The law approving Act I passed by 57 percent of Arkansas voters in November 2008.

Read tomorrow's Arkansas Democrat-Gazette for full details.

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Comments on: VIDEO: Supreme Court upholds reversal of adoption ban

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WarrenGerrald says... April 7, 2011 at 9:30 a.m.

Seems to me as one of those who voted FOR the restriction that my intention was NOT to use the "least restrictive" method, but indeed to RESTRICT the adoption of children ONLY to legally married couples!

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Garycmillerlawgmailcom says... April 7, 2011 at 9:32 a.m.

Good decision, and good for the children who need loving homes.

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80Redux says... April 7, 2011 at 9:38 a.m.

Bad decision, and bad for the children who need loving homes.

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80Redux says... April 7, 2011 at 9:39 a.m.

The headline should read "High Court Thwarts the Will of the People Again!"

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TheBatt says... April 7, 2011 at 9:40 a.m.

Remember- Arkansas Supreme Court Judges are elected....

There are no "privacy" issues. If there were, then the entire screening process for foster and adoptive parents would then have to be struck down: no background checks, no means testing, no home inspections.

This nation continues the march... One that ignores the will of the people, and places legislative powers in the hands of the judiciary (which is unconstitutional).

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MICHBEL says... April 7, 2011 at 9:41 a.m.

Children need loving homes, and that does not always or exclusively equate to male-female married couples. That also comes in the form of same-sex couples, unmarried male-female couples, and single-family homes. Great decision, and good for the children of the state of Arkansas. We took a step FORWARD today!!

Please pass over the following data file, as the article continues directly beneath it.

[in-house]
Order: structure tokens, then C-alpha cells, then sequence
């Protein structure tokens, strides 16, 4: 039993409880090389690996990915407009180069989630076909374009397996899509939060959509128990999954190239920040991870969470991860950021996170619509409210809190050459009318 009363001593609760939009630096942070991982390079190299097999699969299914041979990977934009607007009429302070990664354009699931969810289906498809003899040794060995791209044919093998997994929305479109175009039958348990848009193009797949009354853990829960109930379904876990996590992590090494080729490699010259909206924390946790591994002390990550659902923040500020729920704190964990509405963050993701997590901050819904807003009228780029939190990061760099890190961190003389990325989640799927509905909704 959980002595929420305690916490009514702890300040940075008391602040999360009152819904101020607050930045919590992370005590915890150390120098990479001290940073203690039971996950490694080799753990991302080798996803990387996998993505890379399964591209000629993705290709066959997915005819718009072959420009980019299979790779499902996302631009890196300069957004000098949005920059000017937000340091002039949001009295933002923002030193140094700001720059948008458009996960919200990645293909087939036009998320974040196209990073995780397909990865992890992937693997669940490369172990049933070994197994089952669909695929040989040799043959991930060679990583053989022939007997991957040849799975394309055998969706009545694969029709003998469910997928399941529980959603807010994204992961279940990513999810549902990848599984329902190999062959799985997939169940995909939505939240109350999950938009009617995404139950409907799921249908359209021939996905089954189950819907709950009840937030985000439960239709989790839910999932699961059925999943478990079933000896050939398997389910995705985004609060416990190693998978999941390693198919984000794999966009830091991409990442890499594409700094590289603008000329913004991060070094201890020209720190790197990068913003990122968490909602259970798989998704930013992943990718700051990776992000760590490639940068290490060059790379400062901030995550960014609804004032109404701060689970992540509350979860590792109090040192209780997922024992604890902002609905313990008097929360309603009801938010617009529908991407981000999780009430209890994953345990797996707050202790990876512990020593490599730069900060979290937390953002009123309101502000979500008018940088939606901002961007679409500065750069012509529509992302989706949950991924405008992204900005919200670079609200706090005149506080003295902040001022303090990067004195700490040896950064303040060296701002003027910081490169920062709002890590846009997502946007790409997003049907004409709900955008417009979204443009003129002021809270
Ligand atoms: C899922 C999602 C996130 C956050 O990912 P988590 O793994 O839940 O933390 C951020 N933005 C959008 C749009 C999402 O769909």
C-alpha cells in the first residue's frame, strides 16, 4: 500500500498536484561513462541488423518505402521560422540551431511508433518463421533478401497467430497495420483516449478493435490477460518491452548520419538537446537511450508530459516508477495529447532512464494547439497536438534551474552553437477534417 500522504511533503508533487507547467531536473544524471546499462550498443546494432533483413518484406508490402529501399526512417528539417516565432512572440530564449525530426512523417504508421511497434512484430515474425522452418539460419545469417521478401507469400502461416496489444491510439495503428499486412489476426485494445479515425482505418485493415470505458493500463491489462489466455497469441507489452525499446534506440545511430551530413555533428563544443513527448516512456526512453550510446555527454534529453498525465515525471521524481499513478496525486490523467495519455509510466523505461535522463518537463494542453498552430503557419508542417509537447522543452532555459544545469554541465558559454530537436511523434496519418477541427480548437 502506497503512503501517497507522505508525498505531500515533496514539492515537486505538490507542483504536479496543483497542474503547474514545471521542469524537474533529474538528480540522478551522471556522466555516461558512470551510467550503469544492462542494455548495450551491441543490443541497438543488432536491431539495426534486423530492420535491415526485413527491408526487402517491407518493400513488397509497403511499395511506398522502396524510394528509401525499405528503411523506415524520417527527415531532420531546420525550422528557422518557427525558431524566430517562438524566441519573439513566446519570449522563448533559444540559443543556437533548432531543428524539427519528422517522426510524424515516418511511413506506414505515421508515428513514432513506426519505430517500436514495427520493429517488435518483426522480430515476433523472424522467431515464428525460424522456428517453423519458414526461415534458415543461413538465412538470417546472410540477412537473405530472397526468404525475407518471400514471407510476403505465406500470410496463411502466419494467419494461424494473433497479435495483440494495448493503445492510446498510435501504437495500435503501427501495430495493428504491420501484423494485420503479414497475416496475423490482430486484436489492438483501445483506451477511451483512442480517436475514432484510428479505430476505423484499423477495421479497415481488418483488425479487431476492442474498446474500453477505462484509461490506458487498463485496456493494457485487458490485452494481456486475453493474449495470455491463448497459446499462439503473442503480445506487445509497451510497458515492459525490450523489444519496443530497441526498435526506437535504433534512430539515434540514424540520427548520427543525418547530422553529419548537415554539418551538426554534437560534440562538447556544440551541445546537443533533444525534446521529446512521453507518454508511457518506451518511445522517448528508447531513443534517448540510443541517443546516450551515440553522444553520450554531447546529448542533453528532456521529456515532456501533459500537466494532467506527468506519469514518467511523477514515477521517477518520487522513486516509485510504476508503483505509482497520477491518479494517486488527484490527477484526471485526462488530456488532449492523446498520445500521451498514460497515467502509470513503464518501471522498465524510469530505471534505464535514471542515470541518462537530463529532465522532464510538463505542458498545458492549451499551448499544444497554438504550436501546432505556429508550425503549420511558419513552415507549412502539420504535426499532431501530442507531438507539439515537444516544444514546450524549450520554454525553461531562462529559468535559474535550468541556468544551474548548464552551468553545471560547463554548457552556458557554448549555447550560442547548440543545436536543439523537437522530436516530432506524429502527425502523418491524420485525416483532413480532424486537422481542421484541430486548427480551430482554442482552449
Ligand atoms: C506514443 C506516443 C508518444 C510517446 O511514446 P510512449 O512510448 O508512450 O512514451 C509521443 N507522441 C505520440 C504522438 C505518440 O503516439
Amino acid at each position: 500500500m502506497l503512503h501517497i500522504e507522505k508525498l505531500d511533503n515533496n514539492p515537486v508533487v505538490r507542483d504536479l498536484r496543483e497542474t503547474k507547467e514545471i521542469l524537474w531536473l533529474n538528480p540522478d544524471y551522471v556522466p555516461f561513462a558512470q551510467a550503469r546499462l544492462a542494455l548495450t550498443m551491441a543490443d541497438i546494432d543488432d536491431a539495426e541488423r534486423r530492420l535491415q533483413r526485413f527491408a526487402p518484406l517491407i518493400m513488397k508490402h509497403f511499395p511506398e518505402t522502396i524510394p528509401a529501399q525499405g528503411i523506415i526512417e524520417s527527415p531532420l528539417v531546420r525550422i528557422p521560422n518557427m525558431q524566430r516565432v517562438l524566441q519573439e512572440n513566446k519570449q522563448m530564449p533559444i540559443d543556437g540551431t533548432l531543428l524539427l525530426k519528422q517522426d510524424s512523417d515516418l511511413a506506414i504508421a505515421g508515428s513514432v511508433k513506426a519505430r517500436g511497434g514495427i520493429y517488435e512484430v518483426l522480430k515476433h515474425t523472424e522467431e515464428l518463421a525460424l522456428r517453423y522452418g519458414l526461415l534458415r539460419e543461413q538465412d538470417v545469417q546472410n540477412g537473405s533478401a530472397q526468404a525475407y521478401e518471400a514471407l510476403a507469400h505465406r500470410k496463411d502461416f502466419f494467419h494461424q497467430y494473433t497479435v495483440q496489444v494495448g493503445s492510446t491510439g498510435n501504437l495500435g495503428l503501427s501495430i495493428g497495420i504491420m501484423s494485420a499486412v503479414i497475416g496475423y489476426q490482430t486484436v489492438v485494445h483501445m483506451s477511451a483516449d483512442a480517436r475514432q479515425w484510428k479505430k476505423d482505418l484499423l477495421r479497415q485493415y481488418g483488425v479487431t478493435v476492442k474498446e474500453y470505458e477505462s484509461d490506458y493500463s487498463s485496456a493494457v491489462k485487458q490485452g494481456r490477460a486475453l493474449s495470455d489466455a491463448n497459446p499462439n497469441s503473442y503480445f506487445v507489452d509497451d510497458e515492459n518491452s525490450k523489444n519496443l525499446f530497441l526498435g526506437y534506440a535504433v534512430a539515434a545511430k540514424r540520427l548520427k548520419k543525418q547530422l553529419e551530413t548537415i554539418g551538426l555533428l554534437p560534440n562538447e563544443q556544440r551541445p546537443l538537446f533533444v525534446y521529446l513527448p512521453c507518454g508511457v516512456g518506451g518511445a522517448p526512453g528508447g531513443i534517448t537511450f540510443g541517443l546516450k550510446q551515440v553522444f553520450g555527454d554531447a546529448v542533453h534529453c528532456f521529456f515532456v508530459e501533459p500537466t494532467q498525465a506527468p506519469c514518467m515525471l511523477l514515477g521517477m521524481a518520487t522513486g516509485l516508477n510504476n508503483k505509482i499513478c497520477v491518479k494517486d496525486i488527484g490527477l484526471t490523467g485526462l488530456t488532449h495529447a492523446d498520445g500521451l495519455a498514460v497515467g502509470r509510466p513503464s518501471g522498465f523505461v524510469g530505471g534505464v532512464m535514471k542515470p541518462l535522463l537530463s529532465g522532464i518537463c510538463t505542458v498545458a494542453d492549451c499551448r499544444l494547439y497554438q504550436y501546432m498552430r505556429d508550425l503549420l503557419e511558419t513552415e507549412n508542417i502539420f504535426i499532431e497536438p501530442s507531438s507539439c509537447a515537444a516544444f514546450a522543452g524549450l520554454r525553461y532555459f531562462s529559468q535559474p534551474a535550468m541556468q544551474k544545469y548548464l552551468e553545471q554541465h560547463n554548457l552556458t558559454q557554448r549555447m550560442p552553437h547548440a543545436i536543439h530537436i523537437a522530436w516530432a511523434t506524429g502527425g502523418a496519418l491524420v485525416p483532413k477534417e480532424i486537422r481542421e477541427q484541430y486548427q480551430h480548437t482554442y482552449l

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rainbowharold55 says... April 7, 2011 at 9:49 a.m.

Fantastic news- and a huge blow against the forces of bigotry like Jerry Cox and the Family Council.

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outinthesticks says... April 7, 2011 at 9:50 a.m.

Why don't we just line them up and kill's the same thing we do with the unborn. You liberals want it both ways, and with the help of the courts, it looks like you'll always get your way. This country is headed for hell in a handbasket.

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ToTheLeft says... April 7, 2011 at 9:54 a.m.

Good for the children! Shame on the ones who are against the children finding homes.

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NWAConsumerReview says... April 7, 2011 at 9:54 a.m.

This is, indeed, a wise and well considered opinion. There is absolutely no evidence that "traditional" homes are any more effective in parenting than the homes of same-sex couples, unmarried male-female couples and single-family homes.

There are many children who need the homes made available in these non-traditional situations and if they can do as good or better job at parenting then why not allow them allow them to do it. There is no evidence that the future in life for these children will be any worse than from a traditional family.